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Everlasting Hardcover – October 30, 2007


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Product Details

  • Hardcover: 336 pages
  • Publisher: William Morrow; 1st edition (October 30, 2007)
  • Language: English
  • ISBN-10: 0060545526
  • ISBN-13: 978-0060545529
  • Product Dimensions: 8.9 x 6 x 1.1 inches
  • Shipping Weight: 1.1 pounds
  • Average Customer Review: 3.3 out of 5 stars  See all reviews (102 customer reviews)
  • Amazon Best Sellers Rank: #440,336 in Books (See Top 100 in Books)

Editorial Reviews

About the Author

(1939 - 2007) Kathleen E. Woodiwiss, creator of the modern historical romance, died July 6, 2007 in Minnesota. She had just turned 68. Her attorney, William Messerlie, said that she died after a long illness.

Born on June 3, 1939 in Alexandria, Louisiana, Mrs. Woodiwiss was the youngest of eight siblings. She long relished creating original narratives, and by age six was telling herself stories at night to help herself fall asleep. At age 16, she met U.S. Air Force Second Lieutenant Ross Woodiwiss at a dance, and they married the following year. She wrote her first book in longhand while living at a military outpost in Japan.

Woodiwiss is credited with the invention of the modern historical romance novel: in 1972, she released The Flame and the Flower, an instant New York Times bestseller, creating literary precedent. The Flame and the Flower revolutionized mainstream publishing, featuring an epic historical romance with a strong heroine and impassioned sex scenes. "Kathleeen E. Woodiwiss is the founding mother of the historical romance genre," says Carrie Feron, vice president/editorial director of William Morrow and Avon Books, imprints of HarperCollins Publishers. Feron, who has been Woodiwiss's editor for 13 years, continues, "Avon Books is proud to have been Kathleen's sole publishing partner for her paperbacks and hardcover novels for more than three decades." Avon Books, a leader in the historical romance genre to this day, remains Mrs. Woodiwiss's original and only paperback publisher; William Morrow, Avon's sister company, publishes Mrs. Woodiwiss's hardcovers.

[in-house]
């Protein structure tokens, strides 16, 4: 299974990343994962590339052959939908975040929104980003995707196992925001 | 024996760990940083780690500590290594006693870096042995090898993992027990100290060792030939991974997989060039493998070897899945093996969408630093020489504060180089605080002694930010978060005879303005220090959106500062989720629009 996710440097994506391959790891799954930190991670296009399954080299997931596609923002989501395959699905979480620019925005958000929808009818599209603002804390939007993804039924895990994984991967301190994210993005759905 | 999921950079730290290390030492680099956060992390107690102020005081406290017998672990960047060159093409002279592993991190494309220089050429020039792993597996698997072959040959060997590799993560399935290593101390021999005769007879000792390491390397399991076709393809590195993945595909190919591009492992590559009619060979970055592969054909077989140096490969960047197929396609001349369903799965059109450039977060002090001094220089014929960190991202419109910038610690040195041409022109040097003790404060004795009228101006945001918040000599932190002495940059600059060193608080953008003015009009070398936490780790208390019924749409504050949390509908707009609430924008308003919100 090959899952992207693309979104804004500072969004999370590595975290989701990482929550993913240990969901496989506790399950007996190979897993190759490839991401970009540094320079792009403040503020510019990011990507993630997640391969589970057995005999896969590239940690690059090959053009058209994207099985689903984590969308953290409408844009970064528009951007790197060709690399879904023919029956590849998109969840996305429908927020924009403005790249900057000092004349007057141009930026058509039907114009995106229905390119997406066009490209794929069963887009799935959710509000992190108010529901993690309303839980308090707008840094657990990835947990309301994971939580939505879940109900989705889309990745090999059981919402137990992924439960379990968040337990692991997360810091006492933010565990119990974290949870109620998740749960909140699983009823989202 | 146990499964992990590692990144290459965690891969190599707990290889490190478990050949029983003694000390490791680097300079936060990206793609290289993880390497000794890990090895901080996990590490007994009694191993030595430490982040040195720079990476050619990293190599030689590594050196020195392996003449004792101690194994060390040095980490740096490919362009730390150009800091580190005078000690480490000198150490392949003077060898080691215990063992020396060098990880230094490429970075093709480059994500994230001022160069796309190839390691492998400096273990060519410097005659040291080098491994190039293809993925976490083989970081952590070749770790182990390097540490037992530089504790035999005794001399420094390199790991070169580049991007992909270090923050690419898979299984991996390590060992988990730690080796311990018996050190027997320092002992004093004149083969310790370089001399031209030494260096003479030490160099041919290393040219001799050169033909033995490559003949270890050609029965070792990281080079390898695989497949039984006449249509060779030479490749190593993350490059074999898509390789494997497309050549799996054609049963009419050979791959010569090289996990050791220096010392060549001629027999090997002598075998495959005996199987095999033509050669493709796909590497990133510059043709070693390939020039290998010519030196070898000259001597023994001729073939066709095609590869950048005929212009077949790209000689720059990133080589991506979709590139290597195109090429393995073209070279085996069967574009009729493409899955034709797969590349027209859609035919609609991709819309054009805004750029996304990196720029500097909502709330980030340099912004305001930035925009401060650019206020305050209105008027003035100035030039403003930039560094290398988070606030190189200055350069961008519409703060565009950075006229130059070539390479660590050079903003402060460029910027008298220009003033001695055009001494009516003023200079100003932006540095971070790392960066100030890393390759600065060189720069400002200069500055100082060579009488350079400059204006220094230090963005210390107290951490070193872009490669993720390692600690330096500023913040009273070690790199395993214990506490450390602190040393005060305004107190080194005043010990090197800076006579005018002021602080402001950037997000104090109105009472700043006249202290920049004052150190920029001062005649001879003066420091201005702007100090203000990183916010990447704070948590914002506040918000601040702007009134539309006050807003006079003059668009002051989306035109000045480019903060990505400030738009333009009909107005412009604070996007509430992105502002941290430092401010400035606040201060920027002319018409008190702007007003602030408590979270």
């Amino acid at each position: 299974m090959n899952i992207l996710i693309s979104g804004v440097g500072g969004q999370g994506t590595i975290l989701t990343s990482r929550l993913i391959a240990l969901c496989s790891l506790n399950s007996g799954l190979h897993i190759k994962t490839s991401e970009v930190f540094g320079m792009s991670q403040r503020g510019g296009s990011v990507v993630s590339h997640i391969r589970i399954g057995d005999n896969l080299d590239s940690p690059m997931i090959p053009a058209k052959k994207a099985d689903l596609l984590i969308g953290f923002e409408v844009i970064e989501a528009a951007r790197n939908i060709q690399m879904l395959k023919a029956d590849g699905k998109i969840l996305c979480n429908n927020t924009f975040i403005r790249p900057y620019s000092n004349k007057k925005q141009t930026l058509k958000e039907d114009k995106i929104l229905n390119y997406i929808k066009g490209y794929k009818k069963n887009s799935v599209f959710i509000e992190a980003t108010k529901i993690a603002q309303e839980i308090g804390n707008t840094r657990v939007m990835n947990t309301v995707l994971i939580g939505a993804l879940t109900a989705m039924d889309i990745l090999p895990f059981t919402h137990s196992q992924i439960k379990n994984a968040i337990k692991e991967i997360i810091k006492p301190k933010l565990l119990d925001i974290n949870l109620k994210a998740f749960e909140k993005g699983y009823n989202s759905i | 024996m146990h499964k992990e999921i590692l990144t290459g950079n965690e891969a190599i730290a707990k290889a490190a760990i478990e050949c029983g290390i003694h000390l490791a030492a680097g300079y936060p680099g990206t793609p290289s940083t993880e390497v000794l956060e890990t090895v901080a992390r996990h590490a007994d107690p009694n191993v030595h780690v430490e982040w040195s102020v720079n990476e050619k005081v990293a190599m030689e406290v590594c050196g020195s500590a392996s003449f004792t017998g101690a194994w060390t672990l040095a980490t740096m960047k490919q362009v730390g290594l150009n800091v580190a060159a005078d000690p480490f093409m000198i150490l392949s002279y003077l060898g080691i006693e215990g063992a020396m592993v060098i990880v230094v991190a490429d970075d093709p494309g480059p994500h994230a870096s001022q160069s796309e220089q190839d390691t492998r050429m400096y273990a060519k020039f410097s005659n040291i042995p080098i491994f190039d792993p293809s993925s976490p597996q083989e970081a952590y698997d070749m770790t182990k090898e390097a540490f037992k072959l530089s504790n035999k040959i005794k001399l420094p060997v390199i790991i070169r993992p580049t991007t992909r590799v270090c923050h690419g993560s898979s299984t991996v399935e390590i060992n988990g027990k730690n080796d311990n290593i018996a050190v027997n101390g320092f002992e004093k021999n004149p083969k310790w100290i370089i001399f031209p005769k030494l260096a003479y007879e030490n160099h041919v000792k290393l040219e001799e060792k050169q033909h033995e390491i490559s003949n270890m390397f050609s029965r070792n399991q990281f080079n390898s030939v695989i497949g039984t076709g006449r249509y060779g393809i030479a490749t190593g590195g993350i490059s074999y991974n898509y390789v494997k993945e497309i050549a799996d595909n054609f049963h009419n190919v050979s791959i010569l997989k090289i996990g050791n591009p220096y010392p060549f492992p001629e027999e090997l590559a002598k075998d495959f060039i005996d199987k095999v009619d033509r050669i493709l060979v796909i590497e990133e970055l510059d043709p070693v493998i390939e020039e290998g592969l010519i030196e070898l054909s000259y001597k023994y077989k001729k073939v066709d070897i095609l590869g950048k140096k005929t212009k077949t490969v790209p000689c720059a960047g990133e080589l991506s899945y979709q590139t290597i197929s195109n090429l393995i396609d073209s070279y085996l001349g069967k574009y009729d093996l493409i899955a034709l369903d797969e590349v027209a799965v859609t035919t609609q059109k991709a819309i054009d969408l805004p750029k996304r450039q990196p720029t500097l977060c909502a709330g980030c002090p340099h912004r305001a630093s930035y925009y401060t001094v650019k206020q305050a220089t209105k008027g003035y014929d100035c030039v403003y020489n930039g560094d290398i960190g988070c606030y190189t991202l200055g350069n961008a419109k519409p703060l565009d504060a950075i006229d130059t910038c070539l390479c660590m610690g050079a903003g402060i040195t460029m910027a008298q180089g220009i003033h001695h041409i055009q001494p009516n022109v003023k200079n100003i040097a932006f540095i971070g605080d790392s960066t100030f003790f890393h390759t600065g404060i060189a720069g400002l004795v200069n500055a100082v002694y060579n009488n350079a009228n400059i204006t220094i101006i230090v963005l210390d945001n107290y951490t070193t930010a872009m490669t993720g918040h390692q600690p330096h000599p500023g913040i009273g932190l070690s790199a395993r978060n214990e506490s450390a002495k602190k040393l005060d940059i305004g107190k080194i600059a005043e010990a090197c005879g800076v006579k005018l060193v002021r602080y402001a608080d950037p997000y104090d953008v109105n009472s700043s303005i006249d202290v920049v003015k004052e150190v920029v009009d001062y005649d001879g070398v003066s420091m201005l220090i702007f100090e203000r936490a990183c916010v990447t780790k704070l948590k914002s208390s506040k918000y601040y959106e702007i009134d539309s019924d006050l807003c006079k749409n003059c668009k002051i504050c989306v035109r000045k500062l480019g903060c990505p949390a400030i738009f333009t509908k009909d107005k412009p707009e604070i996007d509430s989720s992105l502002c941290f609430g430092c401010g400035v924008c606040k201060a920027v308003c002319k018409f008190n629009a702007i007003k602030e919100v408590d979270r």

The Flame and the Flower was rejected by agents and hardcover publishers, who deemed it as "too long" at 600 pages. Rather than follow the advice of the rejection letters and rewrite the novel, Mrs. Woodiwiss instead submitted it to paperback publishers. The first publisher on her list, Avon, quickly purchased the novel and arranged an initial 500,000 print run. The novel sold over 2.3 million copies in its first four years of publication.

The success of this novel prompted a new style of writing romance, concentrating primarily on historical fiction tracking the monogamous relationship between a helpless heroines and the hero who rescued her, even if he had been the one to place her in danger. The romance novels which followed in her example featured longer plots, more controversial situations and characters, and more intimate and steamy sex scenes.